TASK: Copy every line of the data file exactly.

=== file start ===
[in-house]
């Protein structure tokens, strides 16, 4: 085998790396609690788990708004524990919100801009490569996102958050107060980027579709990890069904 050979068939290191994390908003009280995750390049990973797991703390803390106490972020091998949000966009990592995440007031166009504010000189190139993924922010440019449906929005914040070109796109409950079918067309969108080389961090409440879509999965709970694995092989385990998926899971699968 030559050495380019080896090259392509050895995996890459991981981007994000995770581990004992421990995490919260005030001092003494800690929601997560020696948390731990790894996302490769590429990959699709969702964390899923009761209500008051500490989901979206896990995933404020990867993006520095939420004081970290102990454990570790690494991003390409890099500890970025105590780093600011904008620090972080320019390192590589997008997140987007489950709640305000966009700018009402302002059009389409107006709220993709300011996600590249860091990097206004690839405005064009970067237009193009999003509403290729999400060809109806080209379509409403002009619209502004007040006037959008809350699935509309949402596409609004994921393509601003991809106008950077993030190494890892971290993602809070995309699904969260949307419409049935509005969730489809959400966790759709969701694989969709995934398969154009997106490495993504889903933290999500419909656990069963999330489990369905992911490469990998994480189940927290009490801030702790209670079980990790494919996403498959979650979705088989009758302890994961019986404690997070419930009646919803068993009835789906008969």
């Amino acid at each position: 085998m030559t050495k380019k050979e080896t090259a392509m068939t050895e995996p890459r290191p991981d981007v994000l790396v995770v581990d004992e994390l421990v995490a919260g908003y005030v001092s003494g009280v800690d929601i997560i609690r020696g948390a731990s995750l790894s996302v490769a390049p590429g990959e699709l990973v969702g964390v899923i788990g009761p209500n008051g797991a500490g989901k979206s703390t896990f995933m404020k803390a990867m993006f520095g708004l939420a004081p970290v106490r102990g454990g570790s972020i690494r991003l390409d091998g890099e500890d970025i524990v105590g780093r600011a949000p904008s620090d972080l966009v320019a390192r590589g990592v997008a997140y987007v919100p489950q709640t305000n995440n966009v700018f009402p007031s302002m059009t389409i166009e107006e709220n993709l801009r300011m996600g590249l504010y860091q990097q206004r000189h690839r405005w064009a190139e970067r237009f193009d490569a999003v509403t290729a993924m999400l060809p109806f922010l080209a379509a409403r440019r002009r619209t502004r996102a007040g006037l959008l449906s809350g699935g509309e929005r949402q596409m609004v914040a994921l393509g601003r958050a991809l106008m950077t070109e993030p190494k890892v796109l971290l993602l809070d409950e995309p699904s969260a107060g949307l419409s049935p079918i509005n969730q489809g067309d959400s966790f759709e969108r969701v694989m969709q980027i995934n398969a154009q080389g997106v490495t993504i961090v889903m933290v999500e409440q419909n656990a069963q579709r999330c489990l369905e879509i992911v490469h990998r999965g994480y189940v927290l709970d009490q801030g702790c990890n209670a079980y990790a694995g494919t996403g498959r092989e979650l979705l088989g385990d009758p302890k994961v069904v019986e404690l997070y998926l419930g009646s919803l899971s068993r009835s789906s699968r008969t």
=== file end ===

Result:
[in-house]
């Protein structure tokens, strides 16, 4: 085998790396609690788990708004524990919100801009490569996102958050107060980027579709990890069904 050979068939290191994390908003009280995750390049990973797991703390803390106490972020091998949000966009990592995440007031166009504010000189190139993924922010440019449906929005914040070109796109409950079918067309969108080389961090409440879509999965709970694995092989385990998926899971699968 030559050495380019080896090259392509050895995996890459991981981007994000995770581990004992421990995490919260005030001092003494800690929601997560020696948390731990790894996302490769590429990959699709969702964390899923009761209500008051500490989901979206896990995933404020990867993006520095939420004081970290102990454990570790690494991003390409890099500890970025105590780093600011904008620090972080320019390192590589997008997140987007489950709640305000966009700018009402302002059009389409107006709220993709300011996600590249860091990097206004690839405005064009970067237009193009999003509403290729999400060809109806080209379509409403002009619209502004007040006037959008809350699935509309949402596409609004994921393509601003991809106008950077993030190494890892971290993602809070995309699904969260949307419409049935509005969730489809959400966790759709969701694989969709995934398969154009997106490495993504889903933290999500419909656990069963999330489990369905992911490469990998994480189940927290009490801030702790209670079980990790494919996403498959979650979705088989009758302890994961019986404690997070419930009646919803068993009835789906008969």
């Amino acid at each position: 085998m030559t050495k380019k050979e080896t090259a392509m068939t050895e995996p890459r290191p991981d981007v994000l790396v995770v581990d004992e994390l421990v995490a919260g908003y005030v001092s003494g009280v800690d929601i997560i609690r020696g948390a731990s995750l790894s996302v490769a390049p590429g990959e699709l990973v969702g964390v899923i788990g009761p209500n008051g797991a500490g989901k979206s703390t896990f995933m404020k803390a990867m993006f520095g708004l939420a004081p970290v106490r102990g454990g570790s972020i690494r991003l390409d091998g890099e500890d970025i524990v105590g780093r600011a949000p904008s620090d972080l966009v320019a390192r590589g990592v997008a997140y987007v919100p489950q709640t305000n995440n966009v700018f009402p007031s302002m059009t389409i166009e107006e709220n993709l801009r300011m996600g590249l504010y860091q990097q206004r000189h690839r405005w064009a190139e970067r237009f193009d490569a999003v509403t290729a993924m999400l060809p109806f922010l080209a379509a409403r440019r002009r619209t502004r996102a007040g006037l959008l449906s809350g699935g509309e929005r949402q596409m609004v914040a994921l393509g601003r958050a991809l106008m950077t070109e993030p190494k890892v796109l971290l993602l809070d409950e995309p699904s969260a107060g949307l419409s049935p079918i509005n969730q489809g067309d959400s966790f759709e969108r969701v694989m969709q980027i995934n398969a154009q080389g997106v490495t993504i961090v889903m933290v999500e409440q419909n656990a069963q579709r999330c489990l369905e879509i992911v490469h990998r999965g994480y189940v927290l709970d009490q801030g702790c990890n209670a079980y990790a694995g494919t996403g498959r092989e979650l979705l088989g385990d009758p302890k994961v069904v019986e404690l997070y998926l419930g009646s919803l899971s068993r009835s789906s699968r008969t």